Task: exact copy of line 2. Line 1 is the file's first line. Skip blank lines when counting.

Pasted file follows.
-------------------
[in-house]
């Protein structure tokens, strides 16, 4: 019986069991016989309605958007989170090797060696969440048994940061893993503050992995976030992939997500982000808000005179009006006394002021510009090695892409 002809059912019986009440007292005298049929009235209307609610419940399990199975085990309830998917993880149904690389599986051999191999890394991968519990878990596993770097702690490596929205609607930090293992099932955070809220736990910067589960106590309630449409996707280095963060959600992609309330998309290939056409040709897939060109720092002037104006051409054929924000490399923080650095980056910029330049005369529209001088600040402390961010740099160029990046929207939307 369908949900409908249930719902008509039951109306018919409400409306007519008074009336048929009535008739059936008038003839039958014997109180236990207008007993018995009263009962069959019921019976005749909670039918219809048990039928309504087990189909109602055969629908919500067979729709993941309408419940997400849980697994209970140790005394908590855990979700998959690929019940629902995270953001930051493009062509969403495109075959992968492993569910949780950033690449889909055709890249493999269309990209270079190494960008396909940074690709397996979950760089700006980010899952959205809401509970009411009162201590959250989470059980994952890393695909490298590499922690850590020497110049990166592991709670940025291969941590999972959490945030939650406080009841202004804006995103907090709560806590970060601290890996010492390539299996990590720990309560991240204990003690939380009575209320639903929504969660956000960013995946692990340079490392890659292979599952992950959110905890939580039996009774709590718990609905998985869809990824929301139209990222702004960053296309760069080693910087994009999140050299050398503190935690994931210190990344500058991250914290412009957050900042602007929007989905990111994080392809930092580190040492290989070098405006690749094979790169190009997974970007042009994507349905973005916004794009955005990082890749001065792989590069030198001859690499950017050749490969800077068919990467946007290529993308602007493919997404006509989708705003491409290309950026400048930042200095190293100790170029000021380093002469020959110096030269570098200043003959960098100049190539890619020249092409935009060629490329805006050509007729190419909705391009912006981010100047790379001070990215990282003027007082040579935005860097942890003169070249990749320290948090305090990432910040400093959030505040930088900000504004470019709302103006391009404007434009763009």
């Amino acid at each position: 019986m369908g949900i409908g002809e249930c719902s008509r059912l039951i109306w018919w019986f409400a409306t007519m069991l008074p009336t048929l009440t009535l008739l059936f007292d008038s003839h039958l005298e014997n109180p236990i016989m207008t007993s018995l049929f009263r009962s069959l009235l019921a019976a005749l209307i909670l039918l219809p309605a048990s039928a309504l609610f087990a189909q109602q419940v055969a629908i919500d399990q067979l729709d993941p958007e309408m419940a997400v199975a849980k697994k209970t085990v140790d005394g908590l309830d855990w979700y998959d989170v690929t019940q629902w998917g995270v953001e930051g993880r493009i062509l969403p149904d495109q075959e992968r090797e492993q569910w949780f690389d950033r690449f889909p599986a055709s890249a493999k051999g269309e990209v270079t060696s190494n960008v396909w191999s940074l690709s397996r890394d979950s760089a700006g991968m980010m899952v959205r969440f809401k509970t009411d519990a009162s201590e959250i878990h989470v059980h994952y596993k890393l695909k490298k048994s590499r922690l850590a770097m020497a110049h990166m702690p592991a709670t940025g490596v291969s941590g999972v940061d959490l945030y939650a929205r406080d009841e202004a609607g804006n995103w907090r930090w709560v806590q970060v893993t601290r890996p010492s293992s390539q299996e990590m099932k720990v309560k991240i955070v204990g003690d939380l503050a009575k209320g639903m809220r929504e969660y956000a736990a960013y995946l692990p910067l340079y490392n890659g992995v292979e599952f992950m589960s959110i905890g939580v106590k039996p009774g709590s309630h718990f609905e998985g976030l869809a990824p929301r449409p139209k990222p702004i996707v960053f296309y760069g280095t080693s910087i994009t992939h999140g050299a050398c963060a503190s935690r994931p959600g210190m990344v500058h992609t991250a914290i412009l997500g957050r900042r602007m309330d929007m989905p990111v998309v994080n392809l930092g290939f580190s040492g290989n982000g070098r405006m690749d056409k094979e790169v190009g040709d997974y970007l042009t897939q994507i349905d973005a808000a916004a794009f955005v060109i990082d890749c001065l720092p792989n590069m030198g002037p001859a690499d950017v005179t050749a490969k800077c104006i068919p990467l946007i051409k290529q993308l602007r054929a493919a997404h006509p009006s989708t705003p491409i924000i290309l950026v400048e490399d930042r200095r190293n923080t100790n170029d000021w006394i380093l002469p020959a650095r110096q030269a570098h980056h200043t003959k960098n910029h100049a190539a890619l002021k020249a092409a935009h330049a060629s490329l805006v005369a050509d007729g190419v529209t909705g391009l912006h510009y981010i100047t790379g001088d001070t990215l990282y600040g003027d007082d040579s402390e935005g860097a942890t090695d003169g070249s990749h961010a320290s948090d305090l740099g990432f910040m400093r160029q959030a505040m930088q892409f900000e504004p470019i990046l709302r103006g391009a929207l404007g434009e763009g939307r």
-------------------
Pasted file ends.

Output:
């Protein structure tokens, strides 16, 4: 019986069991016989309605958007989170090797060696969440048994940061893993503050992995976030992939997500982000808000005179009006006394002021510009090695892409 002809059912019986009440007292005298049929009235209307609610419940399990199975085990309830998917993880149904690389599986051999191999890394991968519990878990596993770097702690490596929205609607930090293992099932955070809220736990910067589960106590309630449409996707280095963060959600992609309330998309290939056409040709897939060109720092002037104006051409054929924000490399923080650095980056910029330049005369529209001088600040402390961010740099160029990046929207939307 369908949900409908249930719902008509039951109306018919409400409306007519008074009336048929009535008739059936008038003839039958014997109180236990207008007993018995009263009962069959019921019976005749909670039918219809048990039928309504087990189909109602055969629908919500067979729709993941309408419940997400849980697994209970140790005394908590855990979700998959690929019940629902995270953001930051493009062509969403495109075959992968492993569910949780950033690449889909055709890249493999269309990209270079190494960008396909940074690709397996979950760089700006980010899952959205809401509970009411009162201590959250989470059980994952890393695909490298590499922690850590020497110049990166592991709670940025291969941590999972959490945030939650406080009841202004804006995103907090709560806590970060601290890996010492390539299996990590720990309560991240204990003690939380009575209320639903929504969660956000960013995946692990340079490392890659292979599952992950959110905890939580039996009774709590718990609905998985869809990824929301139209990222702004960053296309760069080693910087994009999140050299050398503190935690994931210190990344500058991250914290412009957050900042602007929007989905990111994080392809930092580190040492290989070098405006690749094979790169190009997974970007042009994507349905973005916004794009955005990082890749001065792989590069030198001859690499950017050749490969800077068919990467946007290529993308602007493919997404006509989708705003491409290309950026400048930042200095190293100790170029000021380093002469020959110096030269570098200043003959960098100049190539890619020249092409935009060629490329805006050509007729190419909705391009912006981010100047790379001070990215990282003027007082040579935005860097942890003169070249990749320290948090305090990432910040400093959030505040930088900000504004470019709302103006391009404007434009763009």